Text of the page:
Off the top of my head I can think of Terrell Owens, Isaac Bruce, Randy Moss, and Tony Gonzalez who should all get in before him. That list will grow larger as more players like Larry Fitzgerald and Reggie Wayne become eligible. Without that signature moment to strengthen his case it may take quite awhile for him to finally get the votes. Texans fans will just have to be patient and wait for as long as it takes.

The Texans will induct Andre Johnson into the Ring of Honor at halftime during their November 19 game against the Arizona Cardinals. Fans should take the moment to reflect on the good times they got from watching him play. They should take stock of what they saw on the field and know that despite any Hall of Fame outcome, they witnessed greatness. Some things you just know for yourself, and you don’t need anyone else to validate it for you.

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Originally appeared on houstonsportsandstuff.com.

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Many of the games have been hard to watch. Photo by Ronald Cortes/Getty Images

They say that breaking up is hard to do, then comes the rebuilding, and that's where the real pain happens. Last week, the 4-9 Rockets lost a tough game, 103-91, to the very average San Antonio Spurs at Toyota Center. That night, Ben McLemore scored 21 points, while P.J. Tucker contributed four points.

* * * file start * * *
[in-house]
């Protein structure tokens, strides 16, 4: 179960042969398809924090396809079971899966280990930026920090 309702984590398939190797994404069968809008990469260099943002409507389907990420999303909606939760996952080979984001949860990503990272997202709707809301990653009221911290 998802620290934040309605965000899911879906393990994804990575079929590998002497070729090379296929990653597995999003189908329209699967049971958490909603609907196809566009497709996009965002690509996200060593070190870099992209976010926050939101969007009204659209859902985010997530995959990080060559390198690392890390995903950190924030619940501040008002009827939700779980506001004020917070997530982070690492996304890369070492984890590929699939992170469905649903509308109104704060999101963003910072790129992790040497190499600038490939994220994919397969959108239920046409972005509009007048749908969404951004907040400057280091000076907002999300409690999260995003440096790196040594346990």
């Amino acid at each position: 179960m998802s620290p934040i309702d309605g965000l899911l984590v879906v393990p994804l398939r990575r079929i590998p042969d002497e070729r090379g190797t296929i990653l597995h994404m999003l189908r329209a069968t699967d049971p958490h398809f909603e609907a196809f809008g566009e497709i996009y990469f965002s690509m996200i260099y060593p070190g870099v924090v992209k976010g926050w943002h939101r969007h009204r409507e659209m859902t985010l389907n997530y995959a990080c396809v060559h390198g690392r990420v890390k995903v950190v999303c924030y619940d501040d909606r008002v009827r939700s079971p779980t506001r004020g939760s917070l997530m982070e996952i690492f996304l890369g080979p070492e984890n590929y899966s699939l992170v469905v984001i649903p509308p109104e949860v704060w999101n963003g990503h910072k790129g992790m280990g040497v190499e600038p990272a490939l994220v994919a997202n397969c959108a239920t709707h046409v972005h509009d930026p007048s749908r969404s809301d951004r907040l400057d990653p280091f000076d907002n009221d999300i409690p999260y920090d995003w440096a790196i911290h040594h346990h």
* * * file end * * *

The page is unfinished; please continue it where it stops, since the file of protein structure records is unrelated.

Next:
Every other point for the Rockets was scored by a player who wasn't on the team last year. That's no way to build a fan base of young people, or older people, or anybody. Because of COVID restrictions, the Rockets can sell only 3,000 tickets to games, and they're still having to offer special deals like four tickets and four drinks (soda, water, wine or beer) for $79.

The night the Rockets fell to the Spurs, DeMarcus Cousins was out with an ankle injury (surprise), John Wall was out with a sore knee (shock), and Eric Gordon sat with a lower leg injury (stunning). They were not sidelined by COVID protocol, it was age creakiness. All three are on the other side of 30. All have a history of missing games because of injuries. Danuel House also missed the game because of a bad back and COVID protocol.

The Rockets took to the floor with able-bodied Mason Jones, David Nwaba, Rodions Kurucs, Kenyon Martin Jr., Jae'Sean Tate and Christian Wood. They're nice players, for sure, they're on an NBA roster. But the NBA is a megastar-driven operation. How many of them would you recognize if they were standing behind you at Costco? The way the Rockets sign, trade and cut players, many or most of the current roster won't be around next year. Becoming a fan of a current Rocket is like falling in love with the Rug Doctor you rented for the weekend at a supermarket. It's going back Monday.

Last year, the head coach was Mike D'Antoni, the general manager was Daryl Morey. Both are established and respected figures in the league. Would you recognize the Rockets new coach Stephen Silas? Can you even name the Rockets new general manager?